If you’re cooking for a couple (and want lots of leftovers) or a small crowd on Thanksgiving–or any time of the year, really–this turkey breast is a serious winner. The brine makes the meat flavorful and moist, the rub gives an extra hit of savory flavor, and the glaze brings the sweet notes of the brine up to the fore.
Half of a bone-in turkey breast (3 to 3-1/2 pounds)
½ gallon water
1 cup kosher salt
½ cup brown sugar
1 cinnamon stick
1 teaspoon cloves
1 teaspoon allspice
4 cups apple cider
1 tablespoon butter, softened
1 tablespoon minced shallots
1 tablespoon minced sage
freshly ground black pepper
1 cup cider
1 teaspoon allspice
½ teaspoon cloves
2 star anise
To make the brine, heat water, salt, sugar and spices in a large stock pot over medium heat just until the salt and sugar dissolve. Pour in cold cider. Submerge turkey, cover and refrigerate for at least 6 hours or overnight.
Preheat oven to 375. Mix together all the ingredients for the rub in a bowl. Place a piece of parchment paper in the bottom of a roasting pan. Remove the turkey from the brine and place in pan. Pat thoroughly dry with a paper towel.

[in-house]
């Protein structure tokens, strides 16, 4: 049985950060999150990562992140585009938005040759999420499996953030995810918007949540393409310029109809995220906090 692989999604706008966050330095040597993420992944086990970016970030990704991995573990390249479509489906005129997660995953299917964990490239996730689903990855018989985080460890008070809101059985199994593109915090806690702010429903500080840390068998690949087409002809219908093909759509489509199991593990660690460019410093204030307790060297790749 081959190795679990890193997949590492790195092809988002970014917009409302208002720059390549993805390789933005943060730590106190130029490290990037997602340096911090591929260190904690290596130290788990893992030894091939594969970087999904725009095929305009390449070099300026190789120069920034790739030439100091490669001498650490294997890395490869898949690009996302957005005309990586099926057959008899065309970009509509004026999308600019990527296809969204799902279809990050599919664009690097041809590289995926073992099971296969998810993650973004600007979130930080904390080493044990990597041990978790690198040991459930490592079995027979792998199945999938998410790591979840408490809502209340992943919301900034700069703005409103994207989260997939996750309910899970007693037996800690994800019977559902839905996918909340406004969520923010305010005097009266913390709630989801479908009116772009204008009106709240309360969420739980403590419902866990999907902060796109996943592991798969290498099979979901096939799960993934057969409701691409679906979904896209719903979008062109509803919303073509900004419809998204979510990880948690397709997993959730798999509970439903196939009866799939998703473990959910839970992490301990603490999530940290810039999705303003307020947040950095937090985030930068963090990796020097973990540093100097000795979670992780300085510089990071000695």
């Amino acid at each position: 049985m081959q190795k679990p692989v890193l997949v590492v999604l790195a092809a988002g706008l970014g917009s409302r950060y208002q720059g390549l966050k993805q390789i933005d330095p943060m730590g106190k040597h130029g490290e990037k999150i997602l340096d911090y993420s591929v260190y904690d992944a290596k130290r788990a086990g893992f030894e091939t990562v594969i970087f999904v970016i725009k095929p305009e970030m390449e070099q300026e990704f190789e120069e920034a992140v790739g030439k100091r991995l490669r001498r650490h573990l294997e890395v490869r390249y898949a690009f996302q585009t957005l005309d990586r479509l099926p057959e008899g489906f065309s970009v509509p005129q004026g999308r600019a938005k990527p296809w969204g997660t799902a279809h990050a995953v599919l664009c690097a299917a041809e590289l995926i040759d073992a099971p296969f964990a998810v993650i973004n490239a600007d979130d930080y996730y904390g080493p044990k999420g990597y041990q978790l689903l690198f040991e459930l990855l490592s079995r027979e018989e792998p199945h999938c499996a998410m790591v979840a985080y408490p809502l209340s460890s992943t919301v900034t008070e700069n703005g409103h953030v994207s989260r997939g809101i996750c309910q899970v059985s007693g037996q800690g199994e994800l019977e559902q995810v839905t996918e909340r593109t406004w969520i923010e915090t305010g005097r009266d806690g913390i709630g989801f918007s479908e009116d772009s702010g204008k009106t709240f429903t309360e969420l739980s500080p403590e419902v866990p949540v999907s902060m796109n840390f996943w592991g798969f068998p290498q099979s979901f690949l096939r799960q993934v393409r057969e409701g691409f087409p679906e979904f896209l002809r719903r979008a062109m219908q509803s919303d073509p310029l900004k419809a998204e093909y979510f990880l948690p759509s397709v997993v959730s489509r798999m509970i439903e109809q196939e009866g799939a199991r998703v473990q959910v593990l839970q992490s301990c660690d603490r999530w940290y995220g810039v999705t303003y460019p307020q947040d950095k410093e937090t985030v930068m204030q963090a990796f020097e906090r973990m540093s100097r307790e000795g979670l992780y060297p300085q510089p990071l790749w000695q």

Wedge your fingertips just under the skin to carefully separate skin from meat. Use your fingers to smear the rub under the skin, then massage it (I find it easier to press on the skin to move the rub underneath, so the butter doesn’t stick to my fingers) to evenly coat the meat. Roast turkey for 30 minutes.
While turkey is roasting, bring the cider and spices for the glaze to a boil in a small saucepan. Boil for 5-7 minutes, until the consistency of a light syrup.
When turkey has cooked 30 minutes, brush all over with glaze. Roast another 15-20 minutes (an instant-read thermometer should read 165), glazing every 5.
Remove from oven and let rest for 15 minutes before carving.
* Carving Note: It’s easiest to cut the breast into nice, neat slices after you’ve sliced it off the bone. Turn the breast upside down to study the bone. Then carefully cut along it to release the meat. Turn the breast right side up again and cut against the grain into thick slices.
If you’re cooking for a couple or a small crowd on Thanksgiving–or any time of the year, really–this turkey breast is a serious winner.